Here is the standard specification list for the Griffin 25 RTA with top airflow. Note that the specifications are slightly different for the standard Griffin 25 RTA, The standard will hold 6.2 ml of juice versus 6, and is slightly taller as well.

  • Top fill design
  • Single or dual coil configuration
  • 6ml Juice capacity
  • Silica glass tank
  • Gold plated adjustable center pin
  • 17 mm build deck
  • Click to lock bottom airflow adjustment
  • Travel to coil airflow design
  • 10mm Drip tip height
  • 54.4mm overall height
  • 9mm chimney width
  • 25mm total diameter


The Griffin 25 RTA is my first tank with a velocity style build deck, all of my other tanks are either the traditional design made popular by the original Kanger build deck or the Kayfun style decks. That said, some of my observations are very likely to be a result of adapting to the new style build deck.


Building on the 17mm velocity build deck is a dream. With 4 holes between the 2 posts, It is easy to build single, dual, or quad coil builds with the Griffin 25 RTA. While I am not a fan of allen head set screws, I have to say that they are necessary for this type of a build deck, as they have to go into the post far enough to keep from shorting out against the side of the chimney. The included three sided tool makes it easy to adjust and use the set screws. The 2mm holes in the post are large enough for Clapton coils, not to mention almost any standard gauge wire to be used as a coil. I had no trouble with installing my test coils in the build deck, the set screws are short enough that they didn’t come anywhere close to the chimney once everything was properly assembled.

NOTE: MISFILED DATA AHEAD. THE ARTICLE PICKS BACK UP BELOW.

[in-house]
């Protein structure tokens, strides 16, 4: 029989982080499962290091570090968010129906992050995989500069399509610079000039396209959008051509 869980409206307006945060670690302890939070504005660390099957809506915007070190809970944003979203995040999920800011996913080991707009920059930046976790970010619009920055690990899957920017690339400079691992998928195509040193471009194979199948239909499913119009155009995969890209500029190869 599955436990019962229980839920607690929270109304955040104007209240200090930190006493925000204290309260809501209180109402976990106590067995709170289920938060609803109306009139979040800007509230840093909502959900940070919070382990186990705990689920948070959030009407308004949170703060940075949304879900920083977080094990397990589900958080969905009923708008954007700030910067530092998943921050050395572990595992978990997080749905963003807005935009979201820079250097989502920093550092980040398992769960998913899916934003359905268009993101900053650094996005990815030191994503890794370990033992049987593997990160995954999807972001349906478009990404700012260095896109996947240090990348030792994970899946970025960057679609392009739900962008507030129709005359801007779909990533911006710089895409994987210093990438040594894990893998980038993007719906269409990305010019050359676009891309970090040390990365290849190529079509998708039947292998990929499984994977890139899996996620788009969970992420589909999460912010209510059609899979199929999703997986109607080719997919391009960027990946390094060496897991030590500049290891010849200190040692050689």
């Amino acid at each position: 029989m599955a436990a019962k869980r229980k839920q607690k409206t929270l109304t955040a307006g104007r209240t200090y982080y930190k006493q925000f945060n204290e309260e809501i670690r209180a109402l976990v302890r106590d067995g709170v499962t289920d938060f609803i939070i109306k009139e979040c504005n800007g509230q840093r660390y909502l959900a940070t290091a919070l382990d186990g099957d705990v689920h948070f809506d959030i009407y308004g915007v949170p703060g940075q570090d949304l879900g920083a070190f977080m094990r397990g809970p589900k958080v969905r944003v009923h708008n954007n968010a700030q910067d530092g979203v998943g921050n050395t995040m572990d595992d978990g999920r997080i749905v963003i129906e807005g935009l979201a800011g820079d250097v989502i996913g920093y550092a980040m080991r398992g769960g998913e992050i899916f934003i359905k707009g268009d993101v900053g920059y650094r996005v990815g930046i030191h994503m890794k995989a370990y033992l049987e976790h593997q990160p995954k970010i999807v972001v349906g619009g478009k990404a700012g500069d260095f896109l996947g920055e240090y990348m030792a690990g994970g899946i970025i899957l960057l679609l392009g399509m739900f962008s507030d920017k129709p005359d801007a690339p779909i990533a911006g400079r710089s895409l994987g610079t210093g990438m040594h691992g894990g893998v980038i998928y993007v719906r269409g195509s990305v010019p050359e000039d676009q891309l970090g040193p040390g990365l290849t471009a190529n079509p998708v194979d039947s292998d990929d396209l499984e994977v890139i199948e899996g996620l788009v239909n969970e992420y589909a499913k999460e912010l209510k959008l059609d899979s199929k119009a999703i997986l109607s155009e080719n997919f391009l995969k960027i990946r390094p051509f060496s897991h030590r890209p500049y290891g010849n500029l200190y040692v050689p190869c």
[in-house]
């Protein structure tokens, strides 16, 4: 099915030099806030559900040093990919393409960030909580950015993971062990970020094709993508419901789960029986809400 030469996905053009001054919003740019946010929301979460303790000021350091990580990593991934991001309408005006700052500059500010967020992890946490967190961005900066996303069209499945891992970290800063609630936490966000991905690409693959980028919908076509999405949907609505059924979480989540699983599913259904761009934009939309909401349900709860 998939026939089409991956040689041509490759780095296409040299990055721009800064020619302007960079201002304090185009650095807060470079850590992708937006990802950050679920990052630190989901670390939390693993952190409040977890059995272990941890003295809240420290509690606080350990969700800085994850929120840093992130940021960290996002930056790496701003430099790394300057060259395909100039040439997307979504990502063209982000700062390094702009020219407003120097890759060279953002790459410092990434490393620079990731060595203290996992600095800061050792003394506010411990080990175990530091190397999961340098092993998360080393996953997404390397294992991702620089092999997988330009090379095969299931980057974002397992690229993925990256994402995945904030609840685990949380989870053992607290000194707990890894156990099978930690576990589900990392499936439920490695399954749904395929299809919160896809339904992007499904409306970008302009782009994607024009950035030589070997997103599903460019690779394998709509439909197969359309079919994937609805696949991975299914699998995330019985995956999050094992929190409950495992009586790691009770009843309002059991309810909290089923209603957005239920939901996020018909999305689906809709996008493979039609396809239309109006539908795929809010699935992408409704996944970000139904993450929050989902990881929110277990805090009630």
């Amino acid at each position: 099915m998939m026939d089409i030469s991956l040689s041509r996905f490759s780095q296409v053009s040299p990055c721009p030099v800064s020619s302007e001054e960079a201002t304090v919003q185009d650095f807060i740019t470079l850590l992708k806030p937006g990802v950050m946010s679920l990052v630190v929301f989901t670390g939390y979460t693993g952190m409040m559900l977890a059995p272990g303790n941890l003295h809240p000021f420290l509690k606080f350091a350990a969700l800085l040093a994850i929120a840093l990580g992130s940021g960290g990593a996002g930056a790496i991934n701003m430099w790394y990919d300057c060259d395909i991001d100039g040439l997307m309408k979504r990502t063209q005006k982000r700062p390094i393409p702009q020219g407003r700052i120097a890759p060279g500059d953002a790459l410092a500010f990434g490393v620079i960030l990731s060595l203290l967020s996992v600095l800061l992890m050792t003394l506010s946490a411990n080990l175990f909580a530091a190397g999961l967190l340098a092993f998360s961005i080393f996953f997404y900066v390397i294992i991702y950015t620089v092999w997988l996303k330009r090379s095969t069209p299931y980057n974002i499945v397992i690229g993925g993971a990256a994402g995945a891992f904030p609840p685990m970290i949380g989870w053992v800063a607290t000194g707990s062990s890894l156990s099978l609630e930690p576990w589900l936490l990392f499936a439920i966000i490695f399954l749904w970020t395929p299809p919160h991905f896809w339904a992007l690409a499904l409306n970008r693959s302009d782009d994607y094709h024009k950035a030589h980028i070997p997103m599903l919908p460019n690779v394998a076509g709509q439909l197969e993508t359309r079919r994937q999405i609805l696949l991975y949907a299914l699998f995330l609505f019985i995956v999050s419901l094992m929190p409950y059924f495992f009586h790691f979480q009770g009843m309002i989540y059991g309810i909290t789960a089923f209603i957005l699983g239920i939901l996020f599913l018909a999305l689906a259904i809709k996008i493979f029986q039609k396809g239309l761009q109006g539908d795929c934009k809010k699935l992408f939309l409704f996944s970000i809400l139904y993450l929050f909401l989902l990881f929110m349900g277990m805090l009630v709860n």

Wicking this new style build deck was quite an experience. I lost a lot of juice to leaking, but that is all on me, not the fault of the Griffin 25 RTA. I’ll go into this in more detail below in the performance portion of this review. Once I got it up and running well, the flavor produced by this tank was exceptional in my daily usage.


The build that works best for me is a standard 26 gauge, 5 wrap, SS-316L, 3mm internal diameter, spaced coil, which comes out to approximately .45 ohm. This is an awesome build that will allow me to test temperature control AND power mode without needing different builds. Also, being lazy, it will allow me to pull the cotton out, dry burn it clean, and rewick it quickly, which is much easier (even with this large build deck) then rebuilding it every couple weeks. As I am not a cloud chaser, I used the single coil adapter with great success. In my daily rotation, with 3 other tanks, a single fill of 6ml lasts a very long time, I can usually go a day and a half (sometimes two) before I need to refill the Griffin 25 RTA.